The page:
Treasury lends USPS $10 billion in exchange for information regarding negotiated service agreements
by Rockwell Sands @

Treasury Will Lend USPS $10 Billion in Exchange for Proprietary Information

Postal Service accepts $10 billion loan from the US Treasury; will provide proprietary information on agreements with private-sector competitors in exchange

If you’ve looked at the news recently, you’ve likely seen pieces about the US Postal Service being in serious financial trouble. Thanks to pre-funding legislation that Congress passed in 2006, the organization finds itself with a massive amount of debt and federally-mandated payments it cannot possibility get rid of. Now, an injection of solvency may soon be around the corner. Wednesday morning on Capitol Hill, postal leaders agreed to the terms of the Treasury lending USPS a financial lifeline for the organization to stay operational. As part of the original Coronavirus relief package (titled the CARES Act), the Treasury will provide USPS with a $10 billion loan to remain solvent for at least another year. However, the deal doesn’t come without some serious concessions.

USPS Will Receive a $10 Billion Loan from the Treasury…With Strings Attached

As part of the original CARES Act passed in March, USPS was able to receive a $10 billion cash injection to stay operational and continue providing service to the American people. Initially, USPS balked at this offer, since the Treasury demanded the ability to set rates and prices for the Postal Service in return. However, months later, postal leaders have agreed to the terms of the original deal.

Now, the Postal Service must then provide something precious to the Treasury in exchange for the loan: copies of its 10 largest Negotiated Service Agreements. These Negotiated Service Agreements (or “NSA’s,” for short) are private contracts with high-volume third-party shippers such as Amazon, UPS, and FedEx.

NSA’s are a growing source of the Postal Service’s package revenues. As eCommerce surges and injects more parcels into the shipping industry than ever, these agreements have only grown in scope. In these agreements, USPS contracts with private-sector shippers for last mile delivery from distribution centers to consumers’ homes. Since these companies provide USPS with so many packages, the Postal Service then offers them marginal discounts. Ever since he took office in 2016, President Trump has attested that these small discounts are what’s crippling the Postal Service’s finances. Now that the Treasury plans to lend USPS this $10 billion, the Trump administration may have more sway over these previously-private contracts.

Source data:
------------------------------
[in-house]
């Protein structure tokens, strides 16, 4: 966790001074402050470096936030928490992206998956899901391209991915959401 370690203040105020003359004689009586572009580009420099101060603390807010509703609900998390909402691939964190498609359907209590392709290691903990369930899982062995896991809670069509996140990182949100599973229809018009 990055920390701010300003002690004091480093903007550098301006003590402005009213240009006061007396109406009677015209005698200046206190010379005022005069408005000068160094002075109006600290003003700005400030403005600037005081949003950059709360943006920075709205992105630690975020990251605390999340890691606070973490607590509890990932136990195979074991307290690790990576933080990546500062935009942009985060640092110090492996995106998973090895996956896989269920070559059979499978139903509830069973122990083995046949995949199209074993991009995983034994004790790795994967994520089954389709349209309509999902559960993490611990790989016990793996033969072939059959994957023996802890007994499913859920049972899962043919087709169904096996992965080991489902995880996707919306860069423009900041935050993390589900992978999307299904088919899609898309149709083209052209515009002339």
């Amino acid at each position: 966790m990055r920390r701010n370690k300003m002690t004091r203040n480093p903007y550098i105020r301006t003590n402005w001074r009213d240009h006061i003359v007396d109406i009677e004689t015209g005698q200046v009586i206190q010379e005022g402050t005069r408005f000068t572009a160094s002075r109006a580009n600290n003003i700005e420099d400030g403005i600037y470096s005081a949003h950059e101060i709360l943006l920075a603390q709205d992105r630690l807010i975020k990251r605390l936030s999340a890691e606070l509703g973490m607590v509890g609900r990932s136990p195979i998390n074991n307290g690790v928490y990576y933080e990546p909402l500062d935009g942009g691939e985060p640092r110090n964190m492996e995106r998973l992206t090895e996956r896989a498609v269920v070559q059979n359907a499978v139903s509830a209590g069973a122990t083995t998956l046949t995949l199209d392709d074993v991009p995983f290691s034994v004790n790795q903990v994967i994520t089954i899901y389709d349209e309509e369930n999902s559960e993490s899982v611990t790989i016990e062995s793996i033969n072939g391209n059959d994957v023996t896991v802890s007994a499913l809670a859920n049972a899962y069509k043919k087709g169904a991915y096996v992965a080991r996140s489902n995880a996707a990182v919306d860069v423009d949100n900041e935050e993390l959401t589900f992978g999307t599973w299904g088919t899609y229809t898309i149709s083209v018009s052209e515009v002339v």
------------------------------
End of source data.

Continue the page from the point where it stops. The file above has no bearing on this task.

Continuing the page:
The Other Terms of the Deal

In order to receive the $10 billion loan, USPS isn’t just providing the Treasury proprietary information regarding their NSA’s. Here are some of the other major terms of the deal:

  • USPS must provide the Treasury with monthly and quarterly financial and volume reports
  • USPS must not spend any of the money it draws from the loan within 30 days
  • Postal Service can’t access any of the loan if it has a cash balance of more than $8 billion
  • Funding expires in March 2022

Obviously, these terms are quite disruptive to the Postal Service’s operations. In essence, the deal forces USPS to relinquish the autonomy it has operated under since its inception.

Since the deal would grant the Treasury too much potential control over USPS, Democrats urged postal leaders not to agree to the terms. Postal leaders attempted to re-negotiate, but the Treasury stayed adamant with their proposed terms. So, in order to receive this emergency funding, postal leaders felt the need to accept the deal as-is.